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any instrument delivered as a deed, and which either itself passes an interest, or property, or is in affirmance or confirm. ation of something whereby an interest or property passes, is a deed.” t
A document is not a deed merely because it is sealed. Many kinds of documents are made under seal and yet are not deeds. As instances of such, probates of wills, certificates of magistrates, and awards may be mentioned: (see Reg. v. Morton, sup.; Chanter v. Johnson, 14 M. & W. 408, at p. 411, per Baron Parke). Yet sealing is one of the essential attributes of a deed. It is more essential to a valid deed from one point of view than signature. Signature by the execut. ing party is in theory of law unnecessary: (R. v. Goddard, sup. ; Cromwell v. Grunsden, 2 Salk. 462).
Here we may notice a controversy which has from time to time been raised whether a deed duly sealed and delivered, but not signed, is valid in cases where the Statute of Frauds requires a transaction to be evidenced by a document signed by the person to be charged. The view expressed by Barons Parke, Alderson, and Rolfe in Cherry v. Heming (4 Ex. 531, at p. 636) is no doubt the correct one—namely, that the sta. tute only struck at parol agreements and transactions, and not at agreements and transactions evidenced by the most solemn form of document known to the law. Consequently where a deed has been executed by sealing and delivery the Statute of Frauds does not apply.
Attestation by witnesses stands in much the same position as regards the validity of a deed quá deed, as does the signature by the executing party. In other words, attestation is in theory unnecessary: (see Garrett v. Lister, 1661, 1 Lev. 25). But both are desirable as working for efficacy. Just as the efficacy of a legal document is secured by the fullness and clearness of its terms, so also is the efficacy of a deed, as an item of evidence—as a proving medium, to use an unconventional term—secured by the readiness with which its authenticity can be established. In practice, signing by the executing party and attestation by a witness or witnesses is almost universally adopted as a custom of expediency. There are, of course, numerous occasions, where such formalities are made necessary by statute; and other occasions will occur to the reader where signing and attestation are necessary, such, e.g., where the document exercises a power, formalities for
the exercise of which have been prescribed by the donor of the power.
There can be no doubt but that delivery is by far the most important part of the formalities observed in executing a deed. Yet it is the one part upon which least stress is usually made in practice. In the words of Mr. Justice Keating in Tupper v. Foulkes (9 C. B. N. S. 797, at p. 803) the operative part of the ceremony is the delivery. “Where a contract,” said Baron Martin in Xenos v. Wickham (14 C. B. N. S. 435, at p. 473), “is to be by deed, there must be delivery to perfect it. This is a positive absolute rule of the common law, which nothing but an Act of Parliament can alter, and which, in my judgment, ought not to be frittered away.” The reason why delivery holds in law such an important place in the formalities attending the execution of a deed is no doubt due to the fact that it is the overt act which most unequivocally evidences the intention of the party delivering it to adopt the document as of binding force. The whole significance of the act of executing a deed is that the person executing it deliberately adopts it as binding upon him. By the outward act of delivery all question of intention to the contrary is placed beyond doubt. Intention, of course, is the foundation of the whole matter.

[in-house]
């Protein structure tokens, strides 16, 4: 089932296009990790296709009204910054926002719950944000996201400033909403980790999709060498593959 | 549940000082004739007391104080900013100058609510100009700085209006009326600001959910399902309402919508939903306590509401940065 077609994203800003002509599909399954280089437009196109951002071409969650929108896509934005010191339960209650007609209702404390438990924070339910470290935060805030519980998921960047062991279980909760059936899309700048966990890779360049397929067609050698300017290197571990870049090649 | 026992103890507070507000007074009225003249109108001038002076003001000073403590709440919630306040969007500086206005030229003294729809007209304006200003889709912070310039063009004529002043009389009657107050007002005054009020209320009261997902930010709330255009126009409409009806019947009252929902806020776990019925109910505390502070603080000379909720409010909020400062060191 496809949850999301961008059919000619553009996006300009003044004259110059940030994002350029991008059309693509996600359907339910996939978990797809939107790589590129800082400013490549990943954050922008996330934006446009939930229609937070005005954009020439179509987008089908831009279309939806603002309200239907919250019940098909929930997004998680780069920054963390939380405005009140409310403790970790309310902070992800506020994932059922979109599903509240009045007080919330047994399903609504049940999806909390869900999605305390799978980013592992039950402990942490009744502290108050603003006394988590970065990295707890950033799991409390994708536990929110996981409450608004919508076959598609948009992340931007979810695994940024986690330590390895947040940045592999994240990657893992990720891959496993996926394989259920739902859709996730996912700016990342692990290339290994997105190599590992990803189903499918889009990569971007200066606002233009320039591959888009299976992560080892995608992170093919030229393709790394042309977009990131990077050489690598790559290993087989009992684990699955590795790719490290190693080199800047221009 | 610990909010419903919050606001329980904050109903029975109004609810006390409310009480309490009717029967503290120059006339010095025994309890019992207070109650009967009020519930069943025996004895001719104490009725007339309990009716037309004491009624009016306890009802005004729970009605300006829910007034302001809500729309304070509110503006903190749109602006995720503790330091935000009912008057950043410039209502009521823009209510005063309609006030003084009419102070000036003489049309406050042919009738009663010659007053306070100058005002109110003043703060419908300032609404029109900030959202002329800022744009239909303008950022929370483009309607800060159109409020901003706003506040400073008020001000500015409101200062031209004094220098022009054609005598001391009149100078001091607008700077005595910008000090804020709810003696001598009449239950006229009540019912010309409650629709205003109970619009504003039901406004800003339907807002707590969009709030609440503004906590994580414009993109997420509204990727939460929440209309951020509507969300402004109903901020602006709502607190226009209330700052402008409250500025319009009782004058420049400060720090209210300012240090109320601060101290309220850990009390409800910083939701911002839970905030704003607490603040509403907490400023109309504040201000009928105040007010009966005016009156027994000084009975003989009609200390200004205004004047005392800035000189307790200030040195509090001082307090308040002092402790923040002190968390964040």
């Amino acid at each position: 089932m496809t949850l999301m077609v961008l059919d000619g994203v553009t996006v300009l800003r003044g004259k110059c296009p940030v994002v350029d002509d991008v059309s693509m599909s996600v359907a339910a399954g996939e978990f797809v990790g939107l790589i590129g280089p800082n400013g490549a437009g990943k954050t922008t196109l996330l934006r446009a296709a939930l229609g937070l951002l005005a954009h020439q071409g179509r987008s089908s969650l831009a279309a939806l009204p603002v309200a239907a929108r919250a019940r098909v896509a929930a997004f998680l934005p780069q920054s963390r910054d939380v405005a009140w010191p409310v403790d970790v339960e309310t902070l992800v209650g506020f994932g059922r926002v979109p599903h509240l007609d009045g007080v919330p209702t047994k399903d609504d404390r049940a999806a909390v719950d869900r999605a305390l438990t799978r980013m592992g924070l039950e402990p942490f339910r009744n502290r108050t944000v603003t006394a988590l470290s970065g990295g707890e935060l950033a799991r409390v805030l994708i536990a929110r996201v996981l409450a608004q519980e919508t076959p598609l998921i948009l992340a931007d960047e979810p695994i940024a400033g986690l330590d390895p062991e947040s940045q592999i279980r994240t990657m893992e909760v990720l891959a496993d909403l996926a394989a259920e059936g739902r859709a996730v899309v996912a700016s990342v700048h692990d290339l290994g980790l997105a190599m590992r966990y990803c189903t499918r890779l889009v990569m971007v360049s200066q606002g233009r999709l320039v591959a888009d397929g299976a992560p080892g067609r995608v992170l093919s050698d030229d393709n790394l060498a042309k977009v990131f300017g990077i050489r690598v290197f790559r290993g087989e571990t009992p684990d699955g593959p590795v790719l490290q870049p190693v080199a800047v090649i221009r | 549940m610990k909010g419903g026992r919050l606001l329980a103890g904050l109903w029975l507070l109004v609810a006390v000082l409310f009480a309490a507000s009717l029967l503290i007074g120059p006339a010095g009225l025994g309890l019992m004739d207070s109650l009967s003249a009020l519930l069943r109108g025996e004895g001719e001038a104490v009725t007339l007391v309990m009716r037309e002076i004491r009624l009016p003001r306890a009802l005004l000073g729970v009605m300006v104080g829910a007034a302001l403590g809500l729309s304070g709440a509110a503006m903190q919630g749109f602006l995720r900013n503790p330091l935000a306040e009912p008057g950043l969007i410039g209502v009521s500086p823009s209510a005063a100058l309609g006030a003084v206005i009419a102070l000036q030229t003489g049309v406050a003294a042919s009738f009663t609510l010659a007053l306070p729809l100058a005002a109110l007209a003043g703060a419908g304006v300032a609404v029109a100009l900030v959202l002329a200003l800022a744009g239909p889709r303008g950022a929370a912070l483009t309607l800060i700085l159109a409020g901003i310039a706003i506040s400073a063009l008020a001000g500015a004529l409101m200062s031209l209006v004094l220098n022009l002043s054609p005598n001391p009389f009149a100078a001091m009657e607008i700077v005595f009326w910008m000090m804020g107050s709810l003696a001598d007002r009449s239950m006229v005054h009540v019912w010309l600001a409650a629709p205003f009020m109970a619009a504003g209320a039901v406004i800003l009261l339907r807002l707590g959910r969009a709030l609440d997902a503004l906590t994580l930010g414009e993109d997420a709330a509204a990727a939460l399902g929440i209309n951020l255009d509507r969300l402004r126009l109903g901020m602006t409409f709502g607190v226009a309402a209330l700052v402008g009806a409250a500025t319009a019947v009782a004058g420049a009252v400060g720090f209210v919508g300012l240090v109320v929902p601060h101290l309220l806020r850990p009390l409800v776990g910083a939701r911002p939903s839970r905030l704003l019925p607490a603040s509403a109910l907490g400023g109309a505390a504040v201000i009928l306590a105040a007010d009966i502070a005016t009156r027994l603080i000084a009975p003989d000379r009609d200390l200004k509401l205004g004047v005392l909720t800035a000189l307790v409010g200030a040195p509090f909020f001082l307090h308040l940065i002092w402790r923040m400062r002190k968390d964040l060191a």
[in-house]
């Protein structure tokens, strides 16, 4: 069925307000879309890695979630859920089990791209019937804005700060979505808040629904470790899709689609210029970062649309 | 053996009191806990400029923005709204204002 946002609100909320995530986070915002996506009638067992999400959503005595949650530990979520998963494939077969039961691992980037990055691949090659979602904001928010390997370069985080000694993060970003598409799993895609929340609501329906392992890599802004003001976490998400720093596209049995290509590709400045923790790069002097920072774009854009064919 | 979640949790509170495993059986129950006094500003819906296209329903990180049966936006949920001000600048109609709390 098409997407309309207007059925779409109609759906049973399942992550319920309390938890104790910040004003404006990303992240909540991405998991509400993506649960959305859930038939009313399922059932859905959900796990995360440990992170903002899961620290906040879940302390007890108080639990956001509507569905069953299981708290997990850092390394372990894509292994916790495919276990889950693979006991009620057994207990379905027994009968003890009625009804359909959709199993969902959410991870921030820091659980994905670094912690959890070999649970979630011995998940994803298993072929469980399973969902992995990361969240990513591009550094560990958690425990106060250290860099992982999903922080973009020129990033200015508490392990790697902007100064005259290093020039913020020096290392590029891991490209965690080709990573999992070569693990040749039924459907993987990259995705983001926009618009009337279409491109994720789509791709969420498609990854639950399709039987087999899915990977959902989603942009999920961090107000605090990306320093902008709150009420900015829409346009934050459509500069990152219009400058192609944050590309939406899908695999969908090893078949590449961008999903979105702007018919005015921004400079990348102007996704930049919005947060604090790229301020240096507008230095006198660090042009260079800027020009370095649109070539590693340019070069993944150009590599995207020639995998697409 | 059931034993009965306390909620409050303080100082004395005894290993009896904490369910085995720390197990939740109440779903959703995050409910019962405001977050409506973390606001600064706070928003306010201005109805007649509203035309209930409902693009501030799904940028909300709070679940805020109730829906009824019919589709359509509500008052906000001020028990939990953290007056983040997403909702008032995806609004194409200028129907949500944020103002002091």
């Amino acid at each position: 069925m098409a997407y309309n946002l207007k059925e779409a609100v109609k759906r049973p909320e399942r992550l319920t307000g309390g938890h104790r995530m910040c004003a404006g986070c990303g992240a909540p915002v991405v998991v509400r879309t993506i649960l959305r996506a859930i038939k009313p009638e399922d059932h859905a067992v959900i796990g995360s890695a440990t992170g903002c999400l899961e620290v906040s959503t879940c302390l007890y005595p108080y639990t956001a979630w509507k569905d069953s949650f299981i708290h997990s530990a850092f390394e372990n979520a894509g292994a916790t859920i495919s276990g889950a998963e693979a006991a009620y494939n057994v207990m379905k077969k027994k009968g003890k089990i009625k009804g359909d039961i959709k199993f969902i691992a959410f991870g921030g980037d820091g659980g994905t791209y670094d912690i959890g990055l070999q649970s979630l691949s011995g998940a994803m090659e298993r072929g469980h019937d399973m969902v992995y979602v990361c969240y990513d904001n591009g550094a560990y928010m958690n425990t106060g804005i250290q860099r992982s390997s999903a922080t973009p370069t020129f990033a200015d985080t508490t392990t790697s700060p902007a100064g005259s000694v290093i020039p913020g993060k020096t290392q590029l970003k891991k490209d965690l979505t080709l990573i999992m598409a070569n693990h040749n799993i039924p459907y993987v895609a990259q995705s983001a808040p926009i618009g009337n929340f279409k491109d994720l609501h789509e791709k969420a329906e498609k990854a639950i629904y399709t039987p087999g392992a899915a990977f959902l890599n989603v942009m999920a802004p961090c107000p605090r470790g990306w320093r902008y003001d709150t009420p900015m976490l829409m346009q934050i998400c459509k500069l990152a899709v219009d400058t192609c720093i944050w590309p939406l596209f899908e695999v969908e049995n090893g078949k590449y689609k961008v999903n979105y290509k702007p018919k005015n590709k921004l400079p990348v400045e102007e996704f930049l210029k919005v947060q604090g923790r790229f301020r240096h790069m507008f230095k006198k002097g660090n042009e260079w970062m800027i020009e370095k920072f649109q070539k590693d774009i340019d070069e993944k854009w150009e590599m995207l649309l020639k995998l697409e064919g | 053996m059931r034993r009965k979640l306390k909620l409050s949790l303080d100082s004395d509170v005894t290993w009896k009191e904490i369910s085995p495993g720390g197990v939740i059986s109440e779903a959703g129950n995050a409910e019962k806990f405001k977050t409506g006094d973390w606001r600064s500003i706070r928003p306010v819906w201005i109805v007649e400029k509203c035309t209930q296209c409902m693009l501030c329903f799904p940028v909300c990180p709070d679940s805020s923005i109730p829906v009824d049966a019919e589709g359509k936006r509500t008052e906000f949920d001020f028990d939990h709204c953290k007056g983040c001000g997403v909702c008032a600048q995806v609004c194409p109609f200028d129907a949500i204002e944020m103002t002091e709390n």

There are some interesting authorities upon the question what amounts to the delivery of a deed. “No particular technical form of words or acts is necessary to render an instrument the deed of the party sealing it,” said Mr. Justice Blackburn in Xenos v. Wickham (16 L. T. Rep. 800; L. Rep. 2 H. L. 296, at p. 312). “The mere affixing the seal does not render it a deed; but as soon as there are acts or words sufficient to shew that it is intended by the party to execute it as his deed presently binding on him, it is sufficient. The most apt and expressive mode of indicating such an intention is to hand it over saying, ‘I deliver this as my deed,” but any other words or acts that sufficiently shew that it was intended to be finally executed will do as well.
In Stanton v. Chamberlain (Owen, 95) an action of debt was brought on a bond, and the defendant raised the plea non est factum—in other words, that he had not executed it. The jury found that the defendant sealed the bond and cast it on the table, and the plaintiff came and took it up and carried it away without saying anything. The question raised was whether this amounted to a delivery of the bond. The Judges resolved that if the jury had found that the defend. ant had sealed the bond and cast it on the table towards the plaintiff, to the intent that the plaintiff should take it as his deed, and the plaintiff had taken the bond and went away, that would have been a good delivery. And the same would have been the case had the plaintiff, after sealing it and cast. ing it on the table, taken it up and gone away with it at the command or with the consent of the defendant. But inas. much as the jury had found that the defendant had only sealed it and cast it on the table, and the plaintiff took it and went away with it, the Court held that there had not been a sufficient delivery because it might have been that the defendant sealed the document intending to reserve it to himself until other things had been agreed. The report continues: “But it was said that it might be accounted to be defendant’s deed because it is found that he sealed it, and cast it on the table, and the plaintiff took it, &c., and it is not found that the defendant said anything, and therefore, because he did not say anything, it will amount to his consent nam qui tacet consentire videlur.” This presumably was counsel’s argument. The report concludes “But to this it was answered, that it is not found that the defendant was present when the plaintiff took it, and if the defendant had sealed, and went away, and then the plaintiff came and took it away, then clearly it is not the deed of the defendant.”